Q. Coach, earlier in this offseason you had a situation where an assistant coach was tweeting out and caused kind of this big thing of decommits from your program. What type of policies and how much have you put to not only your assistant coaches but your players about social media and the impact it can have to prevent something like this happening again?
COACH SUMLIN: I think I addressed that about three months ago, right, with what we did with Coach Moorehead. That's been addressed. And so, you know, there's no reason to really rehash that.
I will say that what we do, we got a great educational program for our players and for our coaches. And, you know, since that time, as you want to bring it up, we didn't have a bunch of decommits, we had a couple. But since that time we've had a hell of a lot more commits than decommits.
Q. As a coach, what have you observed in the relationship between young men and local police?
COACH SUMLIN: You know, I think we're in a unique situation in College Station. We went through a time early when I got there where we had some issues as a program. I think that's been well documented.
I think what we did was reach out and start a relationship not only with campus police, but with city police and being able to have those guys come in and talk to our team about here's what we're looking for, here are the issues that we address or that we see. And then, as I said before, education and communication are big. And if I don't know you, I've got a different attitude than when I do.
And, you know, it's a lot different than it was maybe my first year in College Station with our team. I think, you know, our educational piece is twofold. We spend a lot of time educating our guys, bringing in speakers that have nothing to do with football but everything to do with life and what's that look like on the docket of guys that have been successful in situations, who have come through situations and made the right choices, and then guys who have not been successful, have gotten the worst part, maybe some prison time, maybe some things, and lost families, maybe hit rock bottom. But their stories become important to our players.
And, you know, I had a coach tell me a long time ago, Joe Tiller, who I played for, coached with, coached for, it's not necessarily what you learn to do that's important, it's what you learn not to do. So, if you can eliminate some of the mistakes that people have made down the road in your life, you have got a heck of a chance to be more successful. And that's kind of the way we approach it. Does that make sense?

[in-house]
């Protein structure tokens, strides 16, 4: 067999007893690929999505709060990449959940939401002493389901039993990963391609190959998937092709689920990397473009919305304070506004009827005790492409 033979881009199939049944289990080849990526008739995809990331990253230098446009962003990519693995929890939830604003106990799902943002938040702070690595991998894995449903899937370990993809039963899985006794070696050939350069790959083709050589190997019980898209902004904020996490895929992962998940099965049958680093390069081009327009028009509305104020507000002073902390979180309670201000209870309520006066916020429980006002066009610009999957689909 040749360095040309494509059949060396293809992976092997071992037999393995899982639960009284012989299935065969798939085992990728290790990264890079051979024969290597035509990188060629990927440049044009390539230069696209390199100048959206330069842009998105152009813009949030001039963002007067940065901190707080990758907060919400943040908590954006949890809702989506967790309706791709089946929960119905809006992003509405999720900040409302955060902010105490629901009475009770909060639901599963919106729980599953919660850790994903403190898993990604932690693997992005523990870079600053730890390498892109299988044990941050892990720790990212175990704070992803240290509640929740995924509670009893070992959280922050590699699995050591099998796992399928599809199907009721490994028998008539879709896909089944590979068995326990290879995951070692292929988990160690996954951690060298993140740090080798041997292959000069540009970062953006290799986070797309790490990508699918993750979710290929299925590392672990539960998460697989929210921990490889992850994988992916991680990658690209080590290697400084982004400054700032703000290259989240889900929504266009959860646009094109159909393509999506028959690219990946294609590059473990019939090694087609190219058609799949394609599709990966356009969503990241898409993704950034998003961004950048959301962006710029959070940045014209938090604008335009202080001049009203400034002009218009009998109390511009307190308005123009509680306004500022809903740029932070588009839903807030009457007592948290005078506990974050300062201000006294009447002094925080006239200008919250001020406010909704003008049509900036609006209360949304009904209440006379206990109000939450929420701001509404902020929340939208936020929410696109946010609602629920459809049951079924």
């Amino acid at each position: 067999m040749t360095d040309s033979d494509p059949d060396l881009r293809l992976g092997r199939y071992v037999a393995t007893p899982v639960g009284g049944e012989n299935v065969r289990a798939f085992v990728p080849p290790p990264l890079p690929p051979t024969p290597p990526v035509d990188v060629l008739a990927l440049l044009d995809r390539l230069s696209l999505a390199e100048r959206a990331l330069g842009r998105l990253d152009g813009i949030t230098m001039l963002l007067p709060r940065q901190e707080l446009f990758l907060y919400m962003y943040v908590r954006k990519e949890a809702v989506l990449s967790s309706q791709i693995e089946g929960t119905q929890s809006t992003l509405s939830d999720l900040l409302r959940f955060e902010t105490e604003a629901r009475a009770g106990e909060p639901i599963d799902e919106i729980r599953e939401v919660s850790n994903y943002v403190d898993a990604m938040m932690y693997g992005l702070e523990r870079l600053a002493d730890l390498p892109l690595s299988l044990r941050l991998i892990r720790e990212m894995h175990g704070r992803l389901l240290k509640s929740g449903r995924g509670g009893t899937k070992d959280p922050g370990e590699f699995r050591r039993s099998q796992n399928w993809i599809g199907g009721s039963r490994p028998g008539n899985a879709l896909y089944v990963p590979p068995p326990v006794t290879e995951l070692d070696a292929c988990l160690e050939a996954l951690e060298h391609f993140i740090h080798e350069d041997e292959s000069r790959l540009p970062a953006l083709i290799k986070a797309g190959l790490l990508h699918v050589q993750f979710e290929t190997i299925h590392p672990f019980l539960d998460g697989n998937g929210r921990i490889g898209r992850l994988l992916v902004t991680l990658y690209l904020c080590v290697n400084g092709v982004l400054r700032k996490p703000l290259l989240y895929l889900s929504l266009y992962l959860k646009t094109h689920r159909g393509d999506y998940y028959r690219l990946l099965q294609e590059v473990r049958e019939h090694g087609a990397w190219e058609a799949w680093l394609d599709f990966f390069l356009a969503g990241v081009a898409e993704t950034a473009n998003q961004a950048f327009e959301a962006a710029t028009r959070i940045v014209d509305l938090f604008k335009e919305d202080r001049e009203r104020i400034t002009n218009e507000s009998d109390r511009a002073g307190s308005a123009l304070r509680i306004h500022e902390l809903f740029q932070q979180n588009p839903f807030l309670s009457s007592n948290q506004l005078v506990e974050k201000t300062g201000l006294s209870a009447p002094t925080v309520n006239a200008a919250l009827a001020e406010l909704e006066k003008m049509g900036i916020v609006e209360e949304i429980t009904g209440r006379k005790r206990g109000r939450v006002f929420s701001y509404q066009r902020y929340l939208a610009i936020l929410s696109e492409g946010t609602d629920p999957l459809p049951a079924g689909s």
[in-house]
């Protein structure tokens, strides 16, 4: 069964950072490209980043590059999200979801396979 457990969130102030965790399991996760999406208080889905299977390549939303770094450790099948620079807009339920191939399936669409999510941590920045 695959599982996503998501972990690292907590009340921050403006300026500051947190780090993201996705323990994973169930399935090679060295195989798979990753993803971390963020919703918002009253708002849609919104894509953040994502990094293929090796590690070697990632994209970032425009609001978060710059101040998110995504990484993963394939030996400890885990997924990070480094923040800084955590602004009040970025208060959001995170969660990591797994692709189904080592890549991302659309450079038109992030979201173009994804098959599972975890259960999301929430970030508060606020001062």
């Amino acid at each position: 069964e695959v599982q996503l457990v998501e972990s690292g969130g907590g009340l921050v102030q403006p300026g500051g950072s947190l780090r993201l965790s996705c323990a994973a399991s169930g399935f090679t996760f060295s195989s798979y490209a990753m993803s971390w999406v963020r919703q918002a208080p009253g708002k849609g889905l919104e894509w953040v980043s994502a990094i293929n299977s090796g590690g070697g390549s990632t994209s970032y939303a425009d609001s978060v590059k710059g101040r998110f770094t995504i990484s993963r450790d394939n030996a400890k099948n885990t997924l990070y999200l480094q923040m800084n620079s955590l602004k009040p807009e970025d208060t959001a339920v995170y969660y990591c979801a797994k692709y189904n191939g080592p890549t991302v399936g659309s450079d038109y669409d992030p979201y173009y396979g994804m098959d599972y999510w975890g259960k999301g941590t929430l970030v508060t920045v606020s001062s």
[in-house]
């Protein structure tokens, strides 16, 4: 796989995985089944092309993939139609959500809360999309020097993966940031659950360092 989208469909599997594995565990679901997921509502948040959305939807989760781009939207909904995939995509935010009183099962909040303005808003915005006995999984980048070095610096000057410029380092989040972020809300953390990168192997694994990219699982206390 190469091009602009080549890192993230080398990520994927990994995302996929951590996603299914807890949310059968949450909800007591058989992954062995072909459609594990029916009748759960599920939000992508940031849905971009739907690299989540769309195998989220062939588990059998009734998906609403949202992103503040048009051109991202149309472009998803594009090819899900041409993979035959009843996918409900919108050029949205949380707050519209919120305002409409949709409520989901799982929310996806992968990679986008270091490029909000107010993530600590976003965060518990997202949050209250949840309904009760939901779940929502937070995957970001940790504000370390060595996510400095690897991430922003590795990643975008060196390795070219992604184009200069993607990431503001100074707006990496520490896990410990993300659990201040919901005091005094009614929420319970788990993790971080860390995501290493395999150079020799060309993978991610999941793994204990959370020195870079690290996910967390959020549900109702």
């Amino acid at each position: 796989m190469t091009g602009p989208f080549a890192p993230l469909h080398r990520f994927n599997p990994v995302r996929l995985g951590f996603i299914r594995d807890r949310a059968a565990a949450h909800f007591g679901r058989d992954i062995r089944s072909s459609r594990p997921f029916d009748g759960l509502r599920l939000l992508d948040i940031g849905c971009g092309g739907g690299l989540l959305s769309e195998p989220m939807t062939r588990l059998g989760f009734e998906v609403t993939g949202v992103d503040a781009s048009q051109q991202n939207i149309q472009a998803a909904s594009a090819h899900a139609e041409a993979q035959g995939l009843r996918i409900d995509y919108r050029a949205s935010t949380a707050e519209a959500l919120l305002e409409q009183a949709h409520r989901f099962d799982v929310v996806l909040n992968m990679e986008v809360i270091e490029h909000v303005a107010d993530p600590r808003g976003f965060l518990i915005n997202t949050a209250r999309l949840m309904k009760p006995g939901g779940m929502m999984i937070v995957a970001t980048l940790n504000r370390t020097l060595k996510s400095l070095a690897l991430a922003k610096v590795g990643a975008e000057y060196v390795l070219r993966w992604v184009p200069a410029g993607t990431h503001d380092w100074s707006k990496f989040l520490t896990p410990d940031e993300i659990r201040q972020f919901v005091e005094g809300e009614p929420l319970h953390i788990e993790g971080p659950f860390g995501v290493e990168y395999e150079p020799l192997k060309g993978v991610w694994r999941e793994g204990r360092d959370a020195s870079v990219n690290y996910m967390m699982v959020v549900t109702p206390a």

Q. Kevin, you talked about having Otaro Alaka back and improvement of Shaan Washington. Where does Richard Moore fit in now?
COACH SUMLIN: He fits in. He's a guy that's probably a little smaller than those guys. He's going have to be a guy that's very instinctive. You don't make 180-some tackles your senior year and not be a good linebacker. He's 210. Everybody saw him play. The first time he played was in the Alabama game, he was tackling people all over the place.
Richard, because of his size and the way he's done things, has had a hard time staying healthy. A healthy Richard Moore helps us. More to your point, he doesn't have the size that those guys have to be every down players. What's got to happen, we have to see where he is in relationship to Donovan Wilson being on the field, too. Because Donovan is now 200-some pounds, 205. We'll see where that fits in.
They're all moveable pieces in there at linebacker. Just because it says Sam, Mike and Will doesn't mean we're going to line up like that and take guys out of the game and make them play there. We're going to get our best guys on the field. If he's one of them, he's going to be on there.
Q. If I can ask one more thing.
COACH SUMLIN: Only because you're the local guy. We'll give you that.
Q. If you'd speak about the growth that you've seen in the defensive tackle position and how you might feel about that position now as opposed to some of the other years when you've been in the SEC.
COACH SUMLIN: When we had 260-pound guys in there?
Q. Something like that.
COACH SUMLIN: And just hanging on for their lives? Yeah. Like I said, I started off with our front is going to be good. We have a rotation, a two-deep, that's going to be, talent-wise, as good as anybody in this league. Our two ends are national, national award-caliber guys. Daylon Mack, we got his weight down -- he's down to 313 instead of 340. So he can play more than two plays in a row. That's going to be important. He doesn't mind me saying that, because he knew it. So that should make him better. Kingsley Keke gave us great depth last year. There's a 6'5", 6'6" guy, 315, 320 pounds. Zaycoven Henderson played a lot of football.
You want to be able to rotate guys on the inside and keep them fresh. And I think, you know, that's going to be key. Everybody has to stay healthy. But we got more than enough bodies in there right now. They're the right size SEC bodies and the right twitch and the right strength that can hold up. So, I'm looking forward to seeing these guys play.
Q. All right. Thank you, Coach, for your time.
COACH SUMLIN: Appreciate it. Thanks, guys.
FastScripts Transcript by ASAP Sports